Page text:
Last week Marabou looked at artists installing art or themselves as acts of subversion within the museum. Today, Marabou is thinking about subtle, but impactful gestures made within the Whitney Museum’s galleries as acts of protest. Following the revelation that Whitney Vice Chairman, Warren B. Kanders, owns the military supply company that sells the tear gas used on migrants at the US/Mexico border, artists Daniel Bejar and Sibyl Kempson took to the galleries to stand against Kanders.
Bejar explained in a Dec 9 Instagram post, “In response to the explicit connection between these known injustices and arts funding, I organized these interventions at @whitneymuseum wearing T-shirts with @safarilandgroup subsidiary tear gas company’s slogan ‘Less Lethal Solutions’.” Bejar and others walked around the Whitney in the T-shirts, spreading awareness and piquing interest of visitors who may not know about the Kanders situation.
View this post on Instagram
On Nov. 25th US Authorities fired tear gas into Mexico to repel asylum seeking Central American migrants. It was later revealed that the tear gas was manufactured by a US company @safarilandgroup which is owned by Warren Kanders, who happens to be a Vice Chairman of the board @whitneymuseum and is a significant contributor to the current Andy Warhol exhibition. In response to the explicit connection between these known injustices and arts funding, I organized these interventions @whitneymuseum wearing T-shirts with @safarilandgroup subsidiary tear gas company’s slogan “Less Lethal Solutions”. These T-shirts will soon be for sale on my website and 100% of proceeds will go to organizations at the US/Mexico Border supporting the Central American immigrants seeking asylum. Arts funding is a complex issue – the values and ethos of artists and arts institutions can often be in direct conflict with the activities of the companies operated by their most significant financial contributors. Big shout out to @decolonizethisplace for organizing a powerful protest today, happy to have been there. Special thank you to all who helped and collaborated today @laymanamyal @reikohamano @misscrispe. Solidarity with refugees and immigrants at the US/Mexico border and around the world. #whitneymuseum #warrenkanders #safariland #defensetechnology #teargas #andywarhol #warhol #moneymoney #art #museums #lesslethalsolutions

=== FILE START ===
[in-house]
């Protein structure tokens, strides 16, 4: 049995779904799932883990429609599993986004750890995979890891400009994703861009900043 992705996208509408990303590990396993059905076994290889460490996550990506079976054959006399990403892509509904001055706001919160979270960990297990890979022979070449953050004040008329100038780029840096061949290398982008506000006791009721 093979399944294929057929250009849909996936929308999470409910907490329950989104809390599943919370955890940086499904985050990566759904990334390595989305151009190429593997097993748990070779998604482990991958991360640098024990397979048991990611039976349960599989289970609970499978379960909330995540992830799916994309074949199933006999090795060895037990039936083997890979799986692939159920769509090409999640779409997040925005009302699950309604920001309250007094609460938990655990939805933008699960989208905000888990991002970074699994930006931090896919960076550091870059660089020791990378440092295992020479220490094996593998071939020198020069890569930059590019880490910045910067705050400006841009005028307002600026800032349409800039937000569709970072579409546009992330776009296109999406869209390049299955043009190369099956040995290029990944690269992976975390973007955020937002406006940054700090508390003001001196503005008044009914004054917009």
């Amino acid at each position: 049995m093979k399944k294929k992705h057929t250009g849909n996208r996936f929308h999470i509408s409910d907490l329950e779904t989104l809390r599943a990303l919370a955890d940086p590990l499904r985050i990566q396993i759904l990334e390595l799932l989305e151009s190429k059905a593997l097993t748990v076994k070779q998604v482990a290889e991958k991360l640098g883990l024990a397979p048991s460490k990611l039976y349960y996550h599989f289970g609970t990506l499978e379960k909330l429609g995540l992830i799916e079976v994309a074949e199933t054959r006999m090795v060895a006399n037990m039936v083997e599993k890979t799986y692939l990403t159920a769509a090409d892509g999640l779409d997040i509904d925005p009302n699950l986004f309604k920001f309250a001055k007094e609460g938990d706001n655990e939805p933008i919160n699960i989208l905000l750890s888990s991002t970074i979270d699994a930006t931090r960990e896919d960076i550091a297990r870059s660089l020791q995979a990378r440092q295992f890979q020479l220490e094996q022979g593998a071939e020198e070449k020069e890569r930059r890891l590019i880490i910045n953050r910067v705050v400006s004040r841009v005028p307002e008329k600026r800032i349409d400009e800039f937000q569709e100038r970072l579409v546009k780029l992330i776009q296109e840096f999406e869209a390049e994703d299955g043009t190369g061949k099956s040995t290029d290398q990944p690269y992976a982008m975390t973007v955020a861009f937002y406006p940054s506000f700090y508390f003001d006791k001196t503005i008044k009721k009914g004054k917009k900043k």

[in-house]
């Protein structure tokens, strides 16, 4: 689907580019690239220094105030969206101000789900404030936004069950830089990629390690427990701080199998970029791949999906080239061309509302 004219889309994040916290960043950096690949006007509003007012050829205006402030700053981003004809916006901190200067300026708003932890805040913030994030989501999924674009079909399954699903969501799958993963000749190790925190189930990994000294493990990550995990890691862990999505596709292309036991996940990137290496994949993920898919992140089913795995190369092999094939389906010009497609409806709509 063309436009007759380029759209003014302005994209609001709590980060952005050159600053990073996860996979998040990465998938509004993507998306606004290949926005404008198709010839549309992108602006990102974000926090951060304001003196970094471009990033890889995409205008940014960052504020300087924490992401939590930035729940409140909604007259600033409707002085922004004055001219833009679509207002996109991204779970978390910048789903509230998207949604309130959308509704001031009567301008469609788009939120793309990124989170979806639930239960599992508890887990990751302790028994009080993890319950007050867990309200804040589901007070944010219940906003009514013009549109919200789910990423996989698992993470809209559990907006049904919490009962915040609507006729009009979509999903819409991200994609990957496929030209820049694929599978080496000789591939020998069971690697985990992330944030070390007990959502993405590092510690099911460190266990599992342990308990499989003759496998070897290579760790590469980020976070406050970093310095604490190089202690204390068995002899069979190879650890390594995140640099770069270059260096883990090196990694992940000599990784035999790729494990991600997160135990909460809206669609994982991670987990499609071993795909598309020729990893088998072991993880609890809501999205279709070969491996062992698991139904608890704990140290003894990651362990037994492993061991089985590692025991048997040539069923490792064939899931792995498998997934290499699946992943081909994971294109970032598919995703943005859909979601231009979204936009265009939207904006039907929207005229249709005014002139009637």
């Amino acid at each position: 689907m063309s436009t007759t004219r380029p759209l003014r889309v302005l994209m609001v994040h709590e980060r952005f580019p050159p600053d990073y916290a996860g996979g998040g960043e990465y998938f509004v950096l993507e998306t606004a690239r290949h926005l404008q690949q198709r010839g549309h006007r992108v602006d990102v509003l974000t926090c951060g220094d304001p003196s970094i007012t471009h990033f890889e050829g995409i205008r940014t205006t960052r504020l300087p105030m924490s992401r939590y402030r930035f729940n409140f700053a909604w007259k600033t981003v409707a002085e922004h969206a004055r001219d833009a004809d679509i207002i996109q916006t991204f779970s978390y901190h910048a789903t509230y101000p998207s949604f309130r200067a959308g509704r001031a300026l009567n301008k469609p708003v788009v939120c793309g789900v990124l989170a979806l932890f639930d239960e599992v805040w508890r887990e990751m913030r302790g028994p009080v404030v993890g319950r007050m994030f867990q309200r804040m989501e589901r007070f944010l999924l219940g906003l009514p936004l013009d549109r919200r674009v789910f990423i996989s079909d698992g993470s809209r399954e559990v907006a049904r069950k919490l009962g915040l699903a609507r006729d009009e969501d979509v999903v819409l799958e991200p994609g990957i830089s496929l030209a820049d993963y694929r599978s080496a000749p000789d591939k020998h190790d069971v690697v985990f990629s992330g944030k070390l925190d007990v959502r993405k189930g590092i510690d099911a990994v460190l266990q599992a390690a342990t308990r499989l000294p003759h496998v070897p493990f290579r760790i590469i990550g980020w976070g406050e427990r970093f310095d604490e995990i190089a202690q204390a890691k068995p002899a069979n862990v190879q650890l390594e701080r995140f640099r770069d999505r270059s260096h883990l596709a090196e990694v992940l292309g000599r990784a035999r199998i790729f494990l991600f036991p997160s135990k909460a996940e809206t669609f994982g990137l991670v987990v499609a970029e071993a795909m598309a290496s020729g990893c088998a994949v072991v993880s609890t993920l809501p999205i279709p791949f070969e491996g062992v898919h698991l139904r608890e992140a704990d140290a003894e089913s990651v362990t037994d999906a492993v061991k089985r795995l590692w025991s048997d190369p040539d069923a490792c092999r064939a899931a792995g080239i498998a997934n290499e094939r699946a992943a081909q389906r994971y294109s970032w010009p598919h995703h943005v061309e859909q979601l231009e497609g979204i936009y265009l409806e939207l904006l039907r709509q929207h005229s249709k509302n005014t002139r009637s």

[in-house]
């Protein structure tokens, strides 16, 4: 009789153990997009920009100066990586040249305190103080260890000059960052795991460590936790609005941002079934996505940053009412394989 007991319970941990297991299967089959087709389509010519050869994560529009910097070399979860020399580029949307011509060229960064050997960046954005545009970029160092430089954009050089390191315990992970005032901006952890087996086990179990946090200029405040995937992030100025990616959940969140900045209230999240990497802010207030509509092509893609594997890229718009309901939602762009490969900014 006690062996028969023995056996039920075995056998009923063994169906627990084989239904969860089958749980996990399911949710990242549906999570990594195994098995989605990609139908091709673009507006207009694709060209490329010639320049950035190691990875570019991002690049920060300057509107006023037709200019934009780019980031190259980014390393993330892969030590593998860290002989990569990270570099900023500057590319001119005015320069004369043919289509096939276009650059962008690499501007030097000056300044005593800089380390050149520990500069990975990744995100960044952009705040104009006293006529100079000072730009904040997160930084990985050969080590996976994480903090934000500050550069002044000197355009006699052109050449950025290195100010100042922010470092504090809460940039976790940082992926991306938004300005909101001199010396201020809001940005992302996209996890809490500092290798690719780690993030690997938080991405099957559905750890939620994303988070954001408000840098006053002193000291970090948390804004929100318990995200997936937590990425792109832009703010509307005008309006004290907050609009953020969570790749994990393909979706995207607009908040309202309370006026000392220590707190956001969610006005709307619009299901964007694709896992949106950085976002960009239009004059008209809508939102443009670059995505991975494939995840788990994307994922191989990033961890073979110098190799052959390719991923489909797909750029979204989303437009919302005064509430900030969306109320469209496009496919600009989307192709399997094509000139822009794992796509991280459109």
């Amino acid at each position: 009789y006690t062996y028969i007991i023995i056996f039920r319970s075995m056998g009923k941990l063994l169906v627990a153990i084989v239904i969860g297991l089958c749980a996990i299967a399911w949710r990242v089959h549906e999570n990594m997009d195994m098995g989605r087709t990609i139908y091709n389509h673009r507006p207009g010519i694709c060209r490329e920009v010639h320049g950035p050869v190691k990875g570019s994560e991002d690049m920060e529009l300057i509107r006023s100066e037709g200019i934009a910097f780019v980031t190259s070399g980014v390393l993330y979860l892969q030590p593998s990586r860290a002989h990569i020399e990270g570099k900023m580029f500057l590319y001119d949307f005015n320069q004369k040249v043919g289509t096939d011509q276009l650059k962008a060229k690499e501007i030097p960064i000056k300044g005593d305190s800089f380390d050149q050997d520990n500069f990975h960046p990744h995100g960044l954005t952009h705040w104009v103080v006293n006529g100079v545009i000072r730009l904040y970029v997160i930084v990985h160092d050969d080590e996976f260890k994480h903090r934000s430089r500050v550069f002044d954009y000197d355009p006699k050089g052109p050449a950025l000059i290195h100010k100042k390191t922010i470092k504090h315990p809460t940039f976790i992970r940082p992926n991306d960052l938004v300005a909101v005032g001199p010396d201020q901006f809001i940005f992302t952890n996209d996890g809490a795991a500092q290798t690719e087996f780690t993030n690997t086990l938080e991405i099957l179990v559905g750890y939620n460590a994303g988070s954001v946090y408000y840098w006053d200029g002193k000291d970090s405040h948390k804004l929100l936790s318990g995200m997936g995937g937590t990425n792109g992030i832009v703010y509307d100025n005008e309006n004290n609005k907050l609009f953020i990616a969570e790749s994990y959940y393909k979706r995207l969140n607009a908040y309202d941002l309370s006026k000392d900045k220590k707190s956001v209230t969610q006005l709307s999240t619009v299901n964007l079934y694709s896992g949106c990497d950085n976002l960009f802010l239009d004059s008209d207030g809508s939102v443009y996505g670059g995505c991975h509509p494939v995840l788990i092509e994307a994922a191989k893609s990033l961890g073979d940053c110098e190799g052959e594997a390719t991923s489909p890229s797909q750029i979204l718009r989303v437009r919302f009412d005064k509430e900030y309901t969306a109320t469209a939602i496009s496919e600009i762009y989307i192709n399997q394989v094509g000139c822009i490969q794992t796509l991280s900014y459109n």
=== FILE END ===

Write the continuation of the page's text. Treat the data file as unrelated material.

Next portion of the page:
Kempson had a three-year performance project at the Whitney called “12 Shouts to the Ten Forgotten Heavens.” Art Net reported that in the project’s last weeks she used her presence in the museum to show solidarity in the protest against Kanders and inform visitors by distributing posters created by Decolonize This Place for the Dec. 9th protest. Kempson exemplifies an artist who used her residency as more than a showcase for her art, but also as a platform to voice institutional critique.
Bejar and Kempson show us that critique of the museum is possible through many different mediums and methods. Marabou encourages us to think of creative ways to express what change we want to see.